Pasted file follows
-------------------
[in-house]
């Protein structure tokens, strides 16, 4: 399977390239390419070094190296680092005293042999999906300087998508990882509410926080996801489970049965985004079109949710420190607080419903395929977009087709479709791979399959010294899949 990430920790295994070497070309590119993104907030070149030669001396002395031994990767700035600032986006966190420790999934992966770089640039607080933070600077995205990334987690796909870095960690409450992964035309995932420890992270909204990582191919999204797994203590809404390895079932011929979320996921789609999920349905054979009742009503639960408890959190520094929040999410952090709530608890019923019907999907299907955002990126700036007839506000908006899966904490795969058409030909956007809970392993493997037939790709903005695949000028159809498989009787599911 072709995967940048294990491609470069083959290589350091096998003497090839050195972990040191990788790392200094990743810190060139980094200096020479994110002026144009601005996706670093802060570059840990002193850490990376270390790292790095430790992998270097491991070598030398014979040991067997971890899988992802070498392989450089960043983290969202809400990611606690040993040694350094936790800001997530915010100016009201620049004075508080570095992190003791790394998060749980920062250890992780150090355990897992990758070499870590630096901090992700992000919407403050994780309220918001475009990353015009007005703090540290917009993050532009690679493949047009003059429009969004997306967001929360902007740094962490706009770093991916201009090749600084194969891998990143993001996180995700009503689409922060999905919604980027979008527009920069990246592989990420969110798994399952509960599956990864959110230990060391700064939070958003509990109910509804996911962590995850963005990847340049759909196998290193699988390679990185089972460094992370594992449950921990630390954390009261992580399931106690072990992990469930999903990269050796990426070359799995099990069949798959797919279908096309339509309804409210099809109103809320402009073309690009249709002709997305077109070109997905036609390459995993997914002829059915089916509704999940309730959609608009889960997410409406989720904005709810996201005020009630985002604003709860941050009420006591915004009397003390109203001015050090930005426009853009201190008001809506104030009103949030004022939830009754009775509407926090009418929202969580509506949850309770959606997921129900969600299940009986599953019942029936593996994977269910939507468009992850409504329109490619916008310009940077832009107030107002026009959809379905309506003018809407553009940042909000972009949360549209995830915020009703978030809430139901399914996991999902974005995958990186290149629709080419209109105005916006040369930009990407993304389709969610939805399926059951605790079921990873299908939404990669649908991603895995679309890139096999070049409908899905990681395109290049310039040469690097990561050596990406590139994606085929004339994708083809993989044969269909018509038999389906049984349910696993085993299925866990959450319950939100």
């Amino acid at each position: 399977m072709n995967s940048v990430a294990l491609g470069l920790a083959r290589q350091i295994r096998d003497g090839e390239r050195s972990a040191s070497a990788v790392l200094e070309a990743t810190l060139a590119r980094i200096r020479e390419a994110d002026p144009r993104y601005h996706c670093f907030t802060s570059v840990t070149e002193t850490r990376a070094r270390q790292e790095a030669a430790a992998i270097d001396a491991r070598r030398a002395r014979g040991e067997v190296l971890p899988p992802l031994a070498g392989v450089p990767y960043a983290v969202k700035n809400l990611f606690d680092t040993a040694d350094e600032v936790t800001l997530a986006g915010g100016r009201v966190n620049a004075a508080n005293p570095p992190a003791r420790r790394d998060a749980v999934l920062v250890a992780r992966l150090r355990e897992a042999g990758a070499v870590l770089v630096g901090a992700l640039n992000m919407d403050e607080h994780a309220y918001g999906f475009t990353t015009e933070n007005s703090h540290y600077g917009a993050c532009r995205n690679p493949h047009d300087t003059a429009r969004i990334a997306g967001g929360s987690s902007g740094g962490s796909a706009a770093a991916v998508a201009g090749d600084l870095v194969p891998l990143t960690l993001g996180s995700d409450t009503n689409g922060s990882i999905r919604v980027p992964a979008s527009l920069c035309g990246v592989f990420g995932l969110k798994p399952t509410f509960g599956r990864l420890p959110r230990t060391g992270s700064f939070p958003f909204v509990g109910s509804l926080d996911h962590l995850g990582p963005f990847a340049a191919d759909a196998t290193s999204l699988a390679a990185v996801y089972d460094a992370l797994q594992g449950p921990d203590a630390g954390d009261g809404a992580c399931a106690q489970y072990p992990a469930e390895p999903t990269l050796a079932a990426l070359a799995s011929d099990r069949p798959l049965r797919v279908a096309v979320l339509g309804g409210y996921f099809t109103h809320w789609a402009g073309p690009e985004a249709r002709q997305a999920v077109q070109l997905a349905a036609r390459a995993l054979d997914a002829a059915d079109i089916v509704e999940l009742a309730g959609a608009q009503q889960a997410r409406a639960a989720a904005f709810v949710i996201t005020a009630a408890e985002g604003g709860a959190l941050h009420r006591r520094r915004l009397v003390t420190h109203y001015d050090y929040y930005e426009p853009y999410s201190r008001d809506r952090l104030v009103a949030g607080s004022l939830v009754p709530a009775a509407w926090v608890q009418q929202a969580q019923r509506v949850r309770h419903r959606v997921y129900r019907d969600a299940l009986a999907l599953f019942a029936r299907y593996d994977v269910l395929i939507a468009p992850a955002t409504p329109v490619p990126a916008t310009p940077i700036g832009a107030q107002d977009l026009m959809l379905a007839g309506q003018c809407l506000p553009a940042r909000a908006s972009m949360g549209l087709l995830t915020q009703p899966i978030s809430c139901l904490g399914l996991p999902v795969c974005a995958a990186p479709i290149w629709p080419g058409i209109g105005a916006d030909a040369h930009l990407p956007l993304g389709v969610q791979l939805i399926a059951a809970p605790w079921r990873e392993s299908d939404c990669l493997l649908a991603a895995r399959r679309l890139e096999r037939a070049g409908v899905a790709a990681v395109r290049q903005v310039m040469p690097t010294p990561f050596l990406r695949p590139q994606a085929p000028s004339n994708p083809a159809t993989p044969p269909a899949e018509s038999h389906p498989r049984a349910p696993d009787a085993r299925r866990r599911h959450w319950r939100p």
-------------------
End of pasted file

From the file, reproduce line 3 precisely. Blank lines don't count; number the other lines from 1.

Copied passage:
């Amino acid at each position: 399977m072709n995967s940048v990430a294990l491609g470069l920790a083959r290589q350091i295994r096998d003497g090839e390239r050195s972990a040191s070497a990788v790392l200094e070309a990743t810190l060139a590119r980094i200096r020479e390419a994110d002026p144009r993104y601005h996706c670093f907030t802060s570059v840990t070149e002193t850490r990376a070094r270390q790292e790095a030669a430790a992998i270097d001396a491991r070598r030398a002395r014979g040991e067997v190296l971890p899988p992802l031994a070498g392989v450089p990767y960043a983290v969202k700035n809400l990611f606690d680092t040993a040694d350094e600032v936790t800001l997530a986006g915010g100016r009201v966190n620049a004075a508080n005293p570095p992190a003791r420790r790394d998060a749980v999934l920062v250890a992780r992966l150090r355990e897992a042999g990758a070499v870590l770089v630096g901090a992700l640039n992000m919407d403050e607080h994780a309220y918001g999906f475009t990353t015009e933070n007005s703090h540290y600077g917009a993050c532009r995205n690679p493949h047009d300087t003059a429009r969004i990334a997306g967001g929360s987690s902007g740094g962490s796909a706009a770093a991916v998508a201009g090749d600084l870095v194969p891998l990143t960690l993001g996180s995700d409450t009503n689409g922060s990882i999905r919604v980027p992964a979008s527009l920069c035309g990246v592989f990420g995932l969110k798994p399952t509410f509960g599956r990864l420890p959110r230990t060391g992270s700064f939070p958003f909204v509990g109910s509804l926080d996911h962590l995850g990582p963005f990847a340049a191919d759909a196998t290193s999204l699988a390679a990185v996801y089972d460094a992370l797994q594992g449950p921990d203590a630390g954390d009261g809404a992580c399931a106690q489970y072990p992990a469930e390895p999903t990269l050796a079932a990426l070359a799995s011929d099990r069949p798959l049965r797919v279908a096309v979320l339509g309804g409210y996921f099809t109103h809320w789609a402009g073309p690009e985004a249709r002709q997305a999920v077109q070109l997905a349905a036609r390459a995993l054979d997914a002829a059915d079109i089916v509704e999940l009742a309730g959609a608009q009503q889960a997410r409406a639960a989720a904005f709810v949710i996201t005020a009630a408890e985002g604003g709860a959190l941050h009420r006591r520094r915004l009397v003390t420190h109203y001015d050090y929040y930005e426009p853009y999410s201190r008001d809506r952090l104030v009103a949030g607080s004022l939830v009754p709530a009775a509407w926090v608890q009418q929202a969580q019923r509506v949850r309770h419903r959606v997921y129900r019907d969600a299940l009986a999907l599953f019942a029936r299907y593996d994977v269910l395929i939507a468009p992850a955002t409504p329109v490619p990126a916008t310009p940077i700036g832009a107030q107002d977009l026009m959809l379905a007839g309506q003018c809407l506000p553009a940042r909000a908006s972009m949360g549209l087709l995830t915020q009703p899966i978030s809430c139901l904490g399914l996991p999902v795969c974005a995958a990186p479709i290149w629709p080419g058409i209109g105005a916006d030909a040369h930009l990407p956007l993304g389709v969610q791979l939805i399926a059951a809970p605790w079921r990873e392993s299908d939404c990669l493997l649908a991603a895995r399959r679309l890139e096999r037939a070049g409908v899905a790709a990681v395109r290049q903005v310039m040469p690097t010294p990561f050596l990406r695949p590139q994606a085929p000028s004339n994708p083809a159809t993989p044969p269909a899949e018509s038999h389906p498989r049984a349910p696993d009787a085993r299925r866990r599911h959450w319950r939100p």